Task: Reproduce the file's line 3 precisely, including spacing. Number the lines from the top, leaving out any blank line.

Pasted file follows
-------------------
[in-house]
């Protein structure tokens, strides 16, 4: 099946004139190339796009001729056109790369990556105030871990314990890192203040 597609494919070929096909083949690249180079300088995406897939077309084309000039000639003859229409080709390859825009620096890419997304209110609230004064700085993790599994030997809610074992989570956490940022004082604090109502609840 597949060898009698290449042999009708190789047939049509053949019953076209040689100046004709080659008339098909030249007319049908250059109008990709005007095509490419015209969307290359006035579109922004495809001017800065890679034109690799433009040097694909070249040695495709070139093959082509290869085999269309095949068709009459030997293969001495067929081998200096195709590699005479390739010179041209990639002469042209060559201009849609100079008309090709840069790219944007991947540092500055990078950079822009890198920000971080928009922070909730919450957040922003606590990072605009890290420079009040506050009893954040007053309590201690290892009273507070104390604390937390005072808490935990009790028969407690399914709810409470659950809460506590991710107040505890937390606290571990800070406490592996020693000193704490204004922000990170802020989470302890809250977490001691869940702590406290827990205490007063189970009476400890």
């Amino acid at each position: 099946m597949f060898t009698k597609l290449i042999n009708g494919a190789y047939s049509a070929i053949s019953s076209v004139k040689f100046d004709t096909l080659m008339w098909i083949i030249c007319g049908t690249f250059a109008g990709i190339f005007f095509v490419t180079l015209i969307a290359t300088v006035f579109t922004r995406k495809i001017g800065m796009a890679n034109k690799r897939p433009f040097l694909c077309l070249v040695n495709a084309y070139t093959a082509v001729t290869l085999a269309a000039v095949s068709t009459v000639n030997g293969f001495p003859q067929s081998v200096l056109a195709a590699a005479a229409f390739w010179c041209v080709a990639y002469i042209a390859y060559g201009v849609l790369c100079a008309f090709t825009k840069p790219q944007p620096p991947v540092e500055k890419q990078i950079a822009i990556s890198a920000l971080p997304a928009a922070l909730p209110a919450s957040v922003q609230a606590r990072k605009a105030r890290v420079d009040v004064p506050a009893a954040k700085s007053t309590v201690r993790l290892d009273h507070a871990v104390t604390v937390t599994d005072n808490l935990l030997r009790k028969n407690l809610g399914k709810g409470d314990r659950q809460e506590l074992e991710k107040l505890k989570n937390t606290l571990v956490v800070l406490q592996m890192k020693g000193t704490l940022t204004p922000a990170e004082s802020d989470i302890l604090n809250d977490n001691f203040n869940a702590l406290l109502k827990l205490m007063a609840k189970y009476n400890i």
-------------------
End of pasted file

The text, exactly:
């Amino acid at each position: 099946m597949f060898t009698k597609l290449i042999n009708g494919a190789y047939s049509a070929i053949s019953s076209v004139k040689f100046d004709t096909l080659m008339w098909i083949i030249c007319g049908t690249f250059a109008g990709i190339f005007f095509v490419t180079l015209i969307a290359t300088v006035f579109t922004r995406k495809i001017g800065m796009a890679n034109k690799r897939p433009f040097l694909c077309l070249v040695n495709a084309y070139t093959a082509v001729t290869l085999a269309a000039v095949s068709t009459v000639n030997g293969f001495p003859q067929s081998v200096l056109a195709a590699a005479a229409f390739w010179c041209v080709a990639y002469i042209a390859y060559g201009v849609l790369c100079a008309f090709t825009k840069p790219q944007p620096p991947v540092e500055k890419q990078i950079a822009i990556s890198a920000l971080p997304a928009a922070l909730p209110a919450s957040v922003q609230a606590r990072k605009a105030r890290v420079d009040v004064p506050a009893a954040k700085s007053t309590v201690r993790l290892d009273h507070a871990v104390t604390v937390t599994d005072n808490l935990l030997r009790k028969n407690l809610g399914k709810g409470d314990r659950q809460e506590l074992e991710k107040l505890k989570n937390t606290l571990v956490v800070l406490q592996m890192k020693g000193t704490l940022t204004p922000a990170e004082s802020d989470i302890l604090n809250d977490n001691f203040n869940a702590l406290l109502k827990l205490m007063a609840k189970y009476n400890i």